I think doctors have “LinkedOut.” Others have offered reasons why.
Some disagree, claiming that 1 million doctors and nurses are on Linkedin. While that may be true, as the owner of a group that is approaching 20,000 members, I've observed:
1. Linkedin is mostly about finding a job. It does not fit the needs of doctors.
2. Social media sites are a useful way to educate, inform, market, build networks and communities of interest, and build a business or start one. Most doctors are not interested in those things.
3. Doctors don't have the time to actively engage to the extent they need to to be effective.
4. There are many competitive physician networks that offer more a value proposition.
5. Doctors like to hang out with other doctors and feel uncomfortable expanding their networks outside of medicine.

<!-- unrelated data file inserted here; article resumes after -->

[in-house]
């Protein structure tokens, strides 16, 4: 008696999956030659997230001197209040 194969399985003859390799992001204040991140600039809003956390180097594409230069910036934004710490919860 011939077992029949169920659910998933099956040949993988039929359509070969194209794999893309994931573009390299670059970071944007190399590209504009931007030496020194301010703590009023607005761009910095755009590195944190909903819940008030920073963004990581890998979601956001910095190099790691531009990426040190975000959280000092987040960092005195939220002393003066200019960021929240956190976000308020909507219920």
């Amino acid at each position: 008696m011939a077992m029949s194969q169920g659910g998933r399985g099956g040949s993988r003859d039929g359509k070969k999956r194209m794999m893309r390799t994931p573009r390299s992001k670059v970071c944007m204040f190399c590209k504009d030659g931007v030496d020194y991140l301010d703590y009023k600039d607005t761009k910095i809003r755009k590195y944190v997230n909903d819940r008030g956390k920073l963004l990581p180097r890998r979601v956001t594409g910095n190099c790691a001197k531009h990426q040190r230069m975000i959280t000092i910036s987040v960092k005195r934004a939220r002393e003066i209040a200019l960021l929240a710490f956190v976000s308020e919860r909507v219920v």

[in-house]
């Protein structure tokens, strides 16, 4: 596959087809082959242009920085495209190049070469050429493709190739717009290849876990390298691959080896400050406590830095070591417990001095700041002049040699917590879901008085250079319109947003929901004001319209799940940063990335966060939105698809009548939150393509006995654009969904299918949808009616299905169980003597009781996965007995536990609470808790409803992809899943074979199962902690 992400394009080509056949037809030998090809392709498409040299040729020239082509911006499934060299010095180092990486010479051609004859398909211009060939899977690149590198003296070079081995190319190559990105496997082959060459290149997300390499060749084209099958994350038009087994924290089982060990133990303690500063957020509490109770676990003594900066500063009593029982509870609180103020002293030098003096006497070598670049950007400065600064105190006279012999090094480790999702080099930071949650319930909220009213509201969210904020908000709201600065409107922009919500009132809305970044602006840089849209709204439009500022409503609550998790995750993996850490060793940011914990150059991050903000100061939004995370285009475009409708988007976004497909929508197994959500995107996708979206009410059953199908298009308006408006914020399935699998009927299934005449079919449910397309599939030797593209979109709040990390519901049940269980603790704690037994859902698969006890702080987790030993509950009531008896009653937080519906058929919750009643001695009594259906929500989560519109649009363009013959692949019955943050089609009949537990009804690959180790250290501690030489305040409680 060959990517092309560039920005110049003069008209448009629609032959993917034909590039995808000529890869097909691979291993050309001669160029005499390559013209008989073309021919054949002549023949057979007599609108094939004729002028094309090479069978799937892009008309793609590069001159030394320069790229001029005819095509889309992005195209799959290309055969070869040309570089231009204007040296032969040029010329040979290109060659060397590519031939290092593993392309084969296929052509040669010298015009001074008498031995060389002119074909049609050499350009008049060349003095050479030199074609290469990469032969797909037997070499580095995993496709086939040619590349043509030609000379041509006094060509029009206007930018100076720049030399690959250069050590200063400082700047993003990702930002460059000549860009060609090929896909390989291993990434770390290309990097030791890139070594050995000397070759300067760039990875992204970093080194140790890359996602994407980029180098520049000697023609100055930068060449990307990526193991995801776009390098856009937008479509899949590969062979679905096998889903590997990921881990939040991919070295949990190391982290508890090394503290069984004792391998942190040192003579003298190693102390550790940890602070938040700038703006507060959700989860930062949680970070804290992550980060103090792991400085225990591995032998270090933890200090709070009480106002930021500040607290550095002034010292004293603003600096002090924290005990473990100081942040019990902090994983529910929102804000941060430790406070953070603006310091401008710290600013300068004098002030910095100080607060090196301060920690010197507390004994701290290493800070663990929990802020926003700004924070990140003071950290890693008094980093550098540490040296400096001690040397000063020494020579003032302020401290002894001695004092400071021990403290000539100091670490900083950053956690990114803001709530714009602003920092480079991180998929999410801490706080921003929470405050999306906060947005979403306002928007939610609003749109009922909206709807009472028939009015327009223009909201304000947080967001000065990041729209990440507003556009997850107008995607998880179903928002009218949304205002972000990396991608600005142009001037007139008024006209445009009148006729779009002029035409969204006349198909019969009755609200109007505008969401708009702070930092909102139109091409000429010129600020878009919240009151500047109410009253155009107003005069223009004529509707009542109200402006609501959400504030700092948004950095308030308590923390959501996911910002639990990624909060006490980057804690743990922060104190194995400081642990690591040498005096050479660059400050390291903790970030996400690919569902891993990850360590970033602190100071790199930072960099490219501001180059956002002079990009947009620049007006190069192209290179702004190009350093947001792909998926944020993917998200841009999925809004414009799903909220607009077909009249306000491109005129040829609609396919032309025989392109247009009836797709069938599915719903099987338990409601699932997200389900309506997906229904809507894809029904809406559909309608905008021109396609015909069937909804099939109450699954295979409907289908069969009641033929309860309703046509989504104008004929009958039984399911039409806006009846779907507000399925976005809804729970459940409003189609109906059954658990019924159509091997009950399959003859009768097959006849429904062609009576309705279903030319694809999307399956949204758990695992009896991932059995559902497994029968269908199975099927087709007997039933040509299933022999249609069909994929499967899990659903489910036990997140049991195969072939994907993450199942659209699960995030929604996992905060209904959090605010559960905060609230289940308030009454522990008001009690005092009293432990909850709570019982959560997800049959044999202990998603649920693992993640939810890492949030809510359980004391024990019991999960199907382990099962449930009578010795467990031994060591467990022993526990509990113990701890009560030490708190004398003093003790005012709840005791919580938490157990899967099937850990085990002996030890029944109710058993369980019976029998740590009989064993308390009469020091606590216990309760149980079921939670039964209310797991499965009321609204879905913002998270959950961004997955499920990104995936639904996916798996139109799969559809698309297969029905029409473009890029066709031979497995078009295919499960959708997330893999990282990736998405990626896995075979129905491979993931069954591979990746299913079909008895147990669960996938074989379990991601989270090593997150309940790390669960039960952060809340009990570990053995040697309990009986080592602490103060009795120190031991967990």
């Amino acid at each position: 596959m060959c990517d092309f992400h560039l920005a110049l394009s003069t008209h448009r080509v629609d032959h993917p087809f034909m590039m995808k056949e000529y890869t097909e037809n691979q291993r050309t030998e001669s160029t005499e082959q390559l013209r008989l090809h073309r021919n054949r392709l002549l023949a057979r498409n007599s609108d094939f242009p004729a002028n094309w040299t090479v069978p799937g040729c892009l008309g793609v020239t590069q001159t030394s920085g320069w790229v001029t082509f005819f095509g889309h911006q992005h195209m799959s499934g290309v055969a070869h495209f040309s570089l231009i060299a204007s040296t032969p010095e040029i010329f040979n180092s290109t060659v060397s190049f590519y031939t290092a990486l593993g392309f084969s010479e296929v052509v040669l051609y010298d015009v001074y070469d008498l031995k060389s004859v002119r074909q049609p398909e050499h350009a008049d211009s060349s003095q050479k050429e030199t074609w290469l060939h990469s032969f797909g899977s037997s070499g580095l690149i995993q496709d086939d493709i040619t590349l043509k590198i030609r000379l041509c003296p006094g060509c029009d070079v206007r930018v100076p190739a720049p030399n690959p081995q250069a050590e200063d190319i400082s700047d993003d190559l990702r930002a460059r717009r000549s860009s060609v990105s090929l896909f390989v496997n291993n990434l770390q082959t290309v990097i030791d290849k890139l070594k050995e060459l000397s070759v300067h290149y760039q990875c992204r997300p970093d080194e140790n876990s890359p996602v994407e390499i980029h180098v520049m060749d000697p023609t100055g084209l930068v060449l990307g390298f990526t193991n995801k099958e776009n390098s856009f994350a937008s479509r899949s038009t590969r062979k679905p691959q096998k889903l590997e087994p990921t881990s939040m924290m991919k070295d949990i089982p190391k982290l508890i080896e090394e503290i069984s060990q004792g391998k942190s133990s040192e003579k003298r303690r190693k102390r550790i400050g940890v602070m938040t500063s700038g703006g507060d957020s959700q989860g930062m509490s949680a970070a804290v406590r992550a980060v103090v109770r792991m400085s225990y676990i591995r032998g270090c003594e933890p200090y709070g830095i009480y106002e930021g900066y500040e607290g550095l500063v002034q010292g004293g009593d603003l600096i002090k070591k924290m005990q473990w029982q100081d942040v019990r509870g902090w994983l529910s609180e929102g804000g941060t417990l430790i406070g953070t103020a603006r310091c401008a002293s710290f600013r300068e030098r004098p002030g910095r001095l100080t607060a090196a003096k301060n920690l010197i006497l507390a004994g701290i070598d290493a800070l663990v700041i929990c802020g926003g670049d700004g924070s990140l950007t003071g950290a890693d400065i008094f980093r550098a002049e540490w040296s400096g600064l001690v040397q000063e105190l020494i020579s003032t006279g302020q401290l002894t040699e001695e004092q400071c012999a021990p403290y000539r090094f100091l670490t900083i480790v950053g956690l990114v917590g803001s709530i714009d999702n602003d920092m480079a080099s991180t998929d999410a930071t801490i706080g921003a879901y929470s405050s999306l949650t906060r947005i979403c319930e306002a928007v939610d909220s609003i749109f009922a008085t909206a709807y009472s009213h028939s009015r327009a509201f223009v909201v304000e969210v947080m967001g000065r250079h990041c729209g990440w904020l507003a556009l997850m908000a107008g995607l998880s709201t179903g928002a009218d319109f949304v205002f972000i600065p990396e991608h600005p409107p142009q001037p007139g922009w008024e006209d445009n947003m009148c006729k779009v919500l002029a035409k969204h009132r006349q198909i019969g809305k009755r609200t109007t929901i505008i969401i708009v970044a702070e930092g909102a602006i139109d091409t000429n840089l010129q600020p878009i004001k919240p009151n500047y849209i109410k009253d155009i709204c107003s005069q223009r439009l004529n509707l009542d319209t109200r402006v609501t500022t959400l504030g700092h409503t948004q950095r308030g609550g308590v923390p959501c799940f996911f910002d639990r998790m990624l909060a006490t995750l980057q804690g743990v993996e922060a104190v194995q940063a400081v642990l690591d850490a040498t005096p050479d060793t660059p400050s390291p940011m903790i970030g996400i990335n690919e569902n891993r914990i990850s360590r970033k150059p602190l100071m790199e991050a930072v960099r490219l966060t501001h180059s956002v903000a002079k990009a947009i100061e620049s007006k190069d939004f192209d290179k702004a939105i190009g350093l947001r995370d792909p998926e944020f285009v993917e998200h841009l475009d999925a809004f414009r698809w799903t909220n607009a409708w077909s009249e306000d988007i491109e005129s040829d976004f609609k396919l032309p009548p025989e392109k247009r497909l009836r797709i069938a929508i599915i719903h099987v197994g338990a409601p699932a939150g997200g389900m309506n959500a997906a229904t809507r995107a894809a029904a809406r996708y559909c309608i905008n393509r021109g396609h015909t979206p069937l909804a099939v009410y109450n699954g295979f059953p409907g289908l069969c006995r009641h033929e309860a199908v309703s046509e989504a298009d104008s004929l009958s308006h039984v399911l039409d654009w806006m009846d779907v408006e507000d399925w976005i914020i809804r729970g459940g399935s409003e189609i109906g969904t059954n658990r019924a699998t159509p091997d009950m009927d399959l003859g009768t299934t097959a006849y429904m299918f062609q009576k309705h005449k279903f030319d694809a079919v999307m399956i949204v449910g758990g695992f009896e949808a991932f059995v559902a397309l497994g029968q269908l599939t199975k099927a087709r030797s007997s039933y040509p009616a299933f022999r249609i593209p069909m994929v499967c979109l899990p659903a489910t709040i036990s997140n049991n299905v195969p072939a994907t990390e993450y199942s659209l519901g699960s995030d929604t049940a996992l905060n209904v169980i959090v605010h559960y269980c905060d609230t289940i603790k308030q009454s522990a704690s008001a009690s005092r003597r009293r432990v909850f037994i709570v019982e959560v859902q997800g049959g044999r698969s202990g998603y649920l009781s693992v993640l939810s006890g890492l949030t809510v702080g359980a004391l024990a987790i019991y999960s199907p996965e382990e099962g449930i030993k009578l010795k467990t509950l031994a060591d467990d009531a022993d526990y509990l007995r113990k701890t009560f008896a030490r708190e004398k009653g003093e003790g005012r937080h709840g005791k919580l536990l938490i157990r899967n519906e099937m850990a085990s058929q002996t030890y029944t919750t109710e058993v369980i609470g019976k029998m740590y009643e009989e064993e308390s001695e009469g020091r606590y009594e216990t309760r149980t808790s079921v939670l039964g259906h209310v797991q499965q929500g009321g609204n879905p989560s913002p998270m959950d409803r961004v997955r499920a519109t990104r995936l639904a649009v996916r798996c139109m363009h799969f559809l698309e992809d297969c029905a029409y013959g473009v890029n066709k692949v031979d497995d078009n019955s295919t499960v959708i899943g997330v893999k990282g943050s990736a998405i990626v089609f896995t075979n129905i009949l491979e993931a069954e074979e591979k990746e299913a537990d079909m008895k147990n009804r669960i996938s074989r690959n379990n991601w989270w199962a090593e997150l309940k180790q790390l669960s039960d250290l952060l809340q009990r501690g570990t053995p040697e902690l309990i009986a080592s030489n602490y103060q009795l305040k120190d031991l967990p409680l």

6. They are afraid of liability risks and are just learning about how to use social media correctly.
7. Using LnkedIn is a great way to build international networks. However, 10% will be talkers and the other 90% will be gawkers.
8. LinkedIn can be used as a “feemium” business model. However there are risks and unless you offer a lot to premium members, it will fail.
9. Doctors use professional and specialty associations as advocates, even though many think them ineffective. Not much gets done on LinkedIn.
10. The opportunity costs of doctors’ time is high. They don't want to waste what little time they have left each day surfing on LinkedIn.
Getting doctors engaged on LinkedIn is as difficult as it is at the hospital. While it can be a useful tool, most clinicians will be LinkedOut and not engaged.